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Introduction: Endometrial cancer (EC) is the most frequent gynecological cancer. Transvaginal ultrasound (TVU) plays a leading role in the pre-operative workup and often is the first diagnostic instrumental examination. Despite expert hands' ultrasound is recommended to assess myometrial invasion in early stage EC, this method is a strictly operator-dependent examination, and varying degrees of sensitivity and specificity have been reported. The present review aims to provide an update of ultrasound imaging in the preoperative work-up for EC patients. Evidence acquisition: A double-blind search was performed from May to September 2020. The following keywords: 'ultrasound', 'transvaginal ultrasound', and 'endometrial cancer' were searched in Pubmed search engines, Scopus, and Web of Science. The Prisma statement was followed for the selection of the articles included. Evidence synthesis: The initial search provided 958 studies, of which 11 were included in the analysis. Non-English articles, not relevant to the purposes of this study, case reports, and articles with fewer than 40 cases were excluded. Conclusions: TVU sensitivity and specificity in myometrial infiltration and cervical invasion is comparable to MRI but has lower costs, greater patient tolerability, and does not require contrast agents. An expert operator should perform the ultrasound examination in patients with suspected EC The presence of myometrial lesions, such as leiomyomas, could lower the diagnostic accuracy of ultrasound, so special attention should be paid to patients with concomitant uterine lesions.
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Background: Thanks to timely diagnosis and medical advancement the number of endometrial cancer (EC) patients achieving long term survival is constantly increasing and here comes the necessity to move forward with the understanding of post-treatment sexual adjustment and with the strategies to enhance sexual functioning (SF) and quality of life (QoL) in this population. In this scenario we designed this study aiming to summarize and analyze the available scientific evidence regarding QoL and especially SF in patients affected by EC who underwent surgical and adjuvant treatment. Evidence acquisition: A preliminary research was conducted using Pubmed database with specific keywords combinations regarding SF, QoL and endometrial cancer. The main findings considered in the present review were: the study design, the number of patients included in each study, the information about pathology (histology and stage of disease), the questionnaires administered and the principal results concerning SF and QoL. Evidence synthesis: A total of thirteen studies, between 2009 and 2018, treating the aspects of SF and QoL in patients affected by EC were extracted. The principal findings of different studies were organized in the following sections: -Overall SF in EC patients (reasons for sexual inactivity); -Impact of EC on SF when compared to benign gynecological disease or healty controls-Focus on Surgery; -Minimally invasive surgery versus classical laparotomic approach and SF of EC patients; -Surgery alone versus VBT versus EBRT and SF of EC patients - Focus on RT; -The mutual correlation between sociodemographic, relational, psychological, clinical/metabolic factors and the SF of EC patients. Conclusions: Considering the w idespread diffusion of female sexual dysfunction among EC patients and the relatively good prognosis, especially in early stage disease, it undoubtedly looms the need for proactive countermeasures to maximize the sexual well-being and QoL of these patients. A wide range of intervention in a multi-modal physical and mental perspective should be considered.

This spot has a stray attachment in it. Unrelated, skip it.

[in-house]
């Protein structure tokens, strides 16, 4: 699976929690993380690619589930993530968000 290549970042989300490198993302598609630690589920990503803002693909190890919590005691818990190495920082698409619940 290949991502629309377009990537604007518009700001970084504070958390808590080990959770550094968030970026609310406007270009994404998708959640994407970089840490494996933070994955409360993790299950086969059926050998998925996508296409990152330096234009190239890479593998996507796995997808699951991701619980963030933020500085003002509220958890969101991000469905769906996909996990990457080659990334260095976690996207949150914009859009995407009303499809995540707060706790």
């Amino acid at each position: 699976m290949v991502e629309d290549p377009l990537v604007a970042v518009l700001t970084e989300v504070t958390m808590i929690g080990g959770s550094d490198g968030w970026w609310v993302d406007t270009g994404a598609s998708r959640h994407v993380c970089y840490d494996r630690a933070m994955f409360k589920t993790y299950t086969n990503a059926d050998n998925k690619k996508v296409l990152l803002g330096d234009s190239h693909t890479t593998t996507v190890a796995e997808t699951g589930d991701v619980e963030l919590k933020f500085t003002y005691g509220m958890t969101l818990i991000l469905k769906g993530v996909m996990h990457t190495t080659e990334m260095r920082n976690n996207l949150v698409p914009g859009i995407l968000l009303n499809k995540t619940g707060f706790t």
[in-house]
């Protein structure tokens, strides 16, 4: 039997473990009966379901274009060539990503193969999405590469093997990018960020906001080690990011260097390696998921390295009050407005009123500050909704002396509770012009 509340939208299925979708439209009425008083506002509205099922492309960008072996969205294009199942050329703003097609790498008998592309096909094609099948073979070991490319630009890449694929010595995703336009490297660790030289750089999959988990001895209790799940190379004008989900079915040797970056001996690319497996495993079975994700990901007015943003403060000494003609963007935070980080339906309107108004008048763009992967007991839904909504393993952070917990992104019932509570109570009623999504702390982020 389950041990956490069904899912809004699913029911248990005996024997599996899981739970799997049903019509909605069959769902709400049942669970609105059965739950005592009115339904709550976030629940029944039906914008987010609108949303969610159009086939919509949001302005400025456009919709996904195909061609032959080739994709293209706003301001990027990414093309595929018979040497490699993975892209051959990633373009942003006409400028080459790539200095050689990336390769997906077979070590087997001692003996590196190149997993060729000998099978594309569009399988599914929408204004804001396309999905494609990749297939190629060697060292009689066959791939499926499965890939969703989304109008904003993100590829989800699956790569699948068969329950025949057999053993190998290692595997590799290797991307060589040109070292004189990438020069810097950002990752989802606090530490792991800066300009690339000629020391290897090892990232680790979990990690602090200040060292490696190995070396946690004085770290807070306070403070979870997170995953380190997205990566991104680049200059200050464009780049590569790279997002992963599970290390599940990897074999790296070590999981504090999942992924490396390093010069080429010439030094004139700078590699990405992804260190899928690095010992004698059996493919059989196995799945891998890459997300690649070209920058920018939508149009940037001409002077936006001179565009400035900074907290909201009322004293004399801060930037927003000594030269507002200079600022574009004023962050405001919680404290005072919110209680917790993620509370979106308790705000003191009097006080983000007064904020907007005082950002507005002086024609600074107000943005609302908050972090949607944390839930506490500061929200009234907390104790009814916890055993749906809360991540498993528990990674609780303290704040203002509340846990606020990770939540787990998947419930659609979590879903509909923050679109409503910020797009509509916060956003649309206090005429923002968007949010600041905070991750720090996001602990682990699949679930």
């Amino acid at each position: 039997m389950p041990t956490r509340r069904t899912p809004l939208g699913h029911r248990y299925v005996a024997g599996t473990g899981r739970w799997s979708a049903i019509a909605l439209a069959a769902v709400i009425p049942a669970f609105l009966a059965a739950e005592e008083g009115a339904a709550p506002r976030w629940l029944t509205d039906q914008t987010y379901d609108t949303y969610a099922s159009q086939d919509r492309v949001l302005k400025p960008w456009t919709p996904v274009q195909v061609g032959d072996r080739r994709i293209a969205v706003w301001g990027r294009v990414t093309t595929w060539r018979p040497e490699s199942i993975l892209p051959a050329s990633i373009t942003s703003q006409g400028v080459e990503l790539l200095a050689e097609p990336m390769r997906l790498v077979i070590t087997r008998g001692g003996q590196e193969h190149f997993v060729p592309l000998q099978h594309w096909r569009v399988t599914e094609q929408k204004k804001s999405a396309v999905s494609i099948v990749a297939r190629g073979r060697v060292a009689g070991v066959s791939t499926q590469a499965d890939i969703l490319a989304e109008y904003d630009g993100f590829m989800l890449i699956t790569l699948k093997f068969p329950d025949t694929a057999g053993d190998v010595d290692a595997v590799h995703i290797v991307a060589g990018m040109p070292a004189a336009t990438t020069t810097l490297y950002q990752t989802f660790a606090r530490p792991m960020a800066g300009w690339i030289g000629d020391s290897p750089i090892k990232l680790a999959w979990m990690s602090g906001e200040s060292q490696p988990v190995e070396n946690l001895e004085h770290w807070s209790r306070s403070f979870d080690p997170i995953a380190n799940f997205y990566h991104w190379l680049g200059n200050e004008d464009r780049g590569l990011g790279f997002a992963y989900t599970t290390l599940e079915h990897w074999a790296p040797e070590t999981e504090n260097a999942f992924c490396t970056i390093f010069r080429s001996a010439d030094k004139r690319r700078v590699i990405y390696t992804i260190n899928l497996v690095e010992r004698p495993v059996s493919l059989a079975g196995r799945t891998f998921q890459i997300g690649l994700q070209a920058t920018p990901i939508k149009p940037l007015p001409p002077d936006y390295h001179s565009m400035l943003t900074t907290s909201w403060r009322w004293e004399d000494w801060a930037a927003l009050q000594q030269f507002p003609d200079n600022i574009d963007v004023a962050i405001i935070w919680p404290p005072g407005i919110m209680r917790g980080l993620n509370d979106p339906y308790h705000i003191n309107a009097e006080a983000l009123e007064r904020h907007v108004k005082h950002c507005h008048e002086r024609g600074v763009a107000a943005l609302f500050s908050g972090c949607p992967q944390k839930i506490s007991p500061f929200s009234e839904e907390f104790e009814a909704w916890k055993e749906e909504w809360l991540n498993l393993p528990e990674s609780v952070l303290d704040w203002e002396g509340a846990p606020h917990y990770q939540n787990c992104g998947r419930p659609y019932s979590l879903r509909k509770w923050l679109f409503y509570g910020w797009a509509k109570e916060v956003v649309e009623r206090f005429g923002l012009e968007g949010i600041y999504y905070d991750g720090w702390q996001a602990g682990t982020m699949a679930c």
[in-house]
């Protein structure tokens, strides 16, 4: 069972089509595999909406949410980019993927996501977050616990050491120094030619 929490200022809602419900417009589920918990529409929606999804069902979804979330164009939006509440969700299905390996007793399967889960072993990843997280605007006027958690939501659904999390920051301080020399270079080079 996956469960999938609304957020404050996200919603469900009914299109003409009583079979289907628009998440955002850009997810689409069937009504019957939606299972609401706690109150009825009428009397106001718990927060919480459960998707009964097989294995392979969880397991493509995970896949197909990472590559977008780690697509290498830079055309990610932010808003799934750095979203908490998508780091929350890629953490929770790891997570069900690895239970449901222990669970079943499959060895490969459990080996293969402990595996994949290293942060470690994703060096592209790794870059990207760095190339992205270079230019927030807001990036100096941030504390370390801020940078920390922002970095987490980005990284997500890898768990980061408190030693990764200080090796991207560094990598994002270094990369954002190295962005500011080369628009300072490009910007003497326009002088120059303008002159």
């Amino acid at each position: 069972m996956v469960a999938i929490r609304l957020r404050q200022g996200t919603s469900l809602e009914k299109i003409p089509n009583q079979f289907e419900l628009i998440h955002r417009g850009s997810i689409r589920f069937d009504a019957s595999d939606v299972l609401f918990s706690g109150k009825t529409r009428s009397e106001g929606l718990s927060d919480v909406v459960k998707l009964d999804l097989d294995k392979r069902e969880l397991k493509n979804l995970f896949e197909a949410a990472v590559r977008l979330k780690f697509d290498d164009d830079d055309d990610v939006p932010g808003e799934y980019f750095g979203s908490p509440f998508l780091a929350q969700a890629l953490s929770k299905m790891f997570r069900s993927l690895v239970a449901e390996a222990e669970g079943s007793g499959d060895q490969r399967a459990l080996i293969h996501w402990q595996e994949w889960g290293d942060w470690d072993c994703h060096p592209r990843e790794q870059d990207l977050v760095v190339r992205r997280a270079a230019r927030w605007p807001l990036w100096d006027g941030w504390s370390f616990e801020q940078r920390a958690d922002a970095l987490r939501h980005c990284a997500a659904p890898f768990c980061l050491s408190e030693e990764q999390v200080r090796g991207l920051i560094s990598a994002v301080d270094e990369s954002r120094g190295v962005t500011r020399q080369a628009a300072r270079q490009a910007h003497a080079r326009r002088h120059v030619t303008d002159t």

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The article consist of six sections written by separate authors that review female genital anatomy, the physiology of female sexual function, the pathophysiology of female sexual dysfunction but excluding hormonal aspects. Aim: To review the physiology of female sexual function and the pathophysiology of female sexual dysfunction especially since 2010 and to make specific recommendations accordng to the Oxford Centre for evidence based medicine (2009) "levels of evidence" wherever relevant. Conclusion: Recommendations were made for particular studies to be undertaken especially in controversial aspects in all six sections of the reviewed topics. Despite numerous laboratory assessments of female sexual function, genital assessments alone appear insufficient to characterise fully the complete sexual response.
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Background: Sexual function and its subsequent satisfaction are among the most important aspects of women's life. However, this instinct could be influenced by some factors such as diseases, drug using, aging, and hormonal and physiologic changes associated with menopause, and sexual behavior. Objective: The aim of this study was to describe the prevalence rates of sexual dysfunction, and related attitudes among aged women in Jahrom, Iran. Materials and methods: This cross-sectional study was conducted on 746 postmenopausal women aged between 50 and 89 years old who had referred to obstetric and gynecologic clinic in Jahrom, from April to October 2014. Female Sexual Function Index questionnaire was used order to assess the sexual function. The cases were classified into three categories according to the attitude scores: negative (17-32), medium (33-38), and positive (39-48). One-way ANOVA test was used to determine the relationship between FSFI and attitude scores. Results: The participants' mean±SD age was 60.10±6.89 years and the total mean score of FSFI was 19.31±8.5. In addition, 81.5% of the women had sexual dysfunction (FSFI< 26.55) and only 147 women (18.5%) had normal sexual function (FSFI> 26.55). Almost 62.1% the women displayed a negative attitude towards sexuality and only 18.8% women had positive attitude. Feeling of dyspareunia (p= 0.02), lubrication (p< 0.0001), orgasm (p= 0.002) and satisfaction (p= 0.002) were significantly different between three categories of attitudes regarding sexuality, respectively. Conclusion: Our data showed that sexual disorders were highly prevalent among postmenopausal women. The most affected problems were arousal, dyspareunia, and lubrication. More than half of the women had negative attitude towards sexual function consequently this could affect their sexual function. So, it seems screening of sexual dysfunction for finding the causes in women should be the main sexual health program. Also, it would be important to emphasis the role of physicians and experts on education and counseling in this subject.